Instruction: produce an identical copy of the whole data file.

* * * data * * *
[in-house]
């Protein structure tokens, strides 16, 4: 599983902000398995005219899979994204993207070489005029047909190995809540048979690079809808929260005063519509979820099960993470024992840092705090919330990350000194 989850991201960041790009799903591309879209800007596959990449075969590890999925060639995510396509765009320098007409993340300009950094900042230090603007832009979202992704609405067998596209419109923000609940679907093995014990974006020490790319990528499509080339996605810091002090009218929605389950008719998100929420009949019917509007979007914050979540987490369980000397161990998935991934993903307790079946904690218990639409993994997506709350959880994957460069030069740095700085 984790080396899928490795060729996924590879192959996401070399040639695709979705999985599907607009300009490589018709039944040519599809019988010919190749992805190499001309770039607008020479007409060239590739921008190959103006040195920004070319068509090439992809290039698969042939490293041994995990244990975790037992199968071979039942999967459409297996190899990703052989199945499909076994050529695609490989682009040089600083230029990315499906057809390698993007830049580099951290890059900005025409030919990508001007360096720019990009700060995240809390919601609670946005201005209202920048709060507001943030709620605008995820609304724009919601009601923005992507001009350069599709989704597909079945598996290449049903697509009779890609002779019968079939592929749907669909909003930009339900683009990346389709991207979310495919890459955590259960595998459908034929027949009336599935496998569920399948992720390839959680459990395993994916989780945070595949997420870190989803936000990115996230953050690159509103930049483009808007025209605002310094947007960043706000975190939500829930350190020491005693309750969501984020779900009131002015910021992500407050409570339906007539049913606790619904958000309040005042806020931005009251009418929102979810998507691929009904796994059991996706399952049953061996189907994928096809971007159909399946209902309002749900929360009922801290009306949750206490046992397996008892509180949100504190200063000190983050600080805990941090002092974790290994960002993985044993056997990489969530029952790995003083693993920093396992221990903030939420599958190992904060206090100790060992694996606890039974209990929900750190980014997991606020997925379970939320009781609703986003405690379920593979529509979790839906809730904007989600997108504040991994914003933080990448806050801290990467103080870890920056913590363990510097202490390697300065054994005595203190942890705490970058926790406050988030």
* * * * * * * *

[in-house]
């Protein structure tokens, strides 16, 4: 599983902000398995005219899979994204993207070489005029047909190995809540048979690079809808929260005063519509979820099960993470024992840092705090919330990350000194 989850991201960041790009799903591309879209800007596959990449075969590890999925060639995510396509765009320098007409993340300009950094900042230090603007832009979202992704609405067998596209419109923000609940679907093995014990974006020490790319990528499509080339996605810091002090009218929605389950008719998100929420009949019917509007979007914050979540987490369980000397161990998935991934993903307790079946904690218990639409993994997506709350959880994957460069030069740095700085 984790080396899928490795060729996924590879192959996401070399040639695709979705999985599907607009300009490589018709039944040519599809019988010919190749992805190499001309770039607008020479007409060239590739921008190959103006040195920004070319068509090439992809290039698969042939490293041994995990244990975790037992199968071979039942999967459409297996190899990703052989199945499909076994050529695609490989682009040089600083230029990315499906057809390698993007830049580099951290890059900005025409030919990508001007360096720019990009700060995240809390919601609670946005201005209202920048709060507001943030709620605008995820609304724009919601009601923005992507001009350069599709989704597909079945598996290449049903697509009779890609002779019968079939592929749907669909909003930009339900683009990346389709991207979310495919890459955590259960595998459908034929027949009336599935496998569920399948992720390839959680459990395993994916989780945070595949997420870190989803936000990115996230953050690159509103930049483009808007025209605002310094947007960043706000975190939500829930350190020491005693309750969501984020779900009131002015910021992500407050409570339906007539049913606790619904958000309040005042806020931005009251009418929102979810998507691929009904796994059991996706399952049953061996189907994928096809971007159909399946209902309002749900929360009922801290009306949750206490046992397996008892509180949100504190200063000190983050600080805990941090002092974790290994960002993985044993056997990489969530029952790995003083693993920093396992221990903030939420599958190992904060206090100790060992694996606890039974209990929900750190980014997991606020997925379970939320009781609703986003405690379920593979529509979790839906809730904007989600997108504040991994914003933080990448806050801290990467103080870890920056913590363990510097202490390697300065054994005595203190942890705490970058926790406050988030």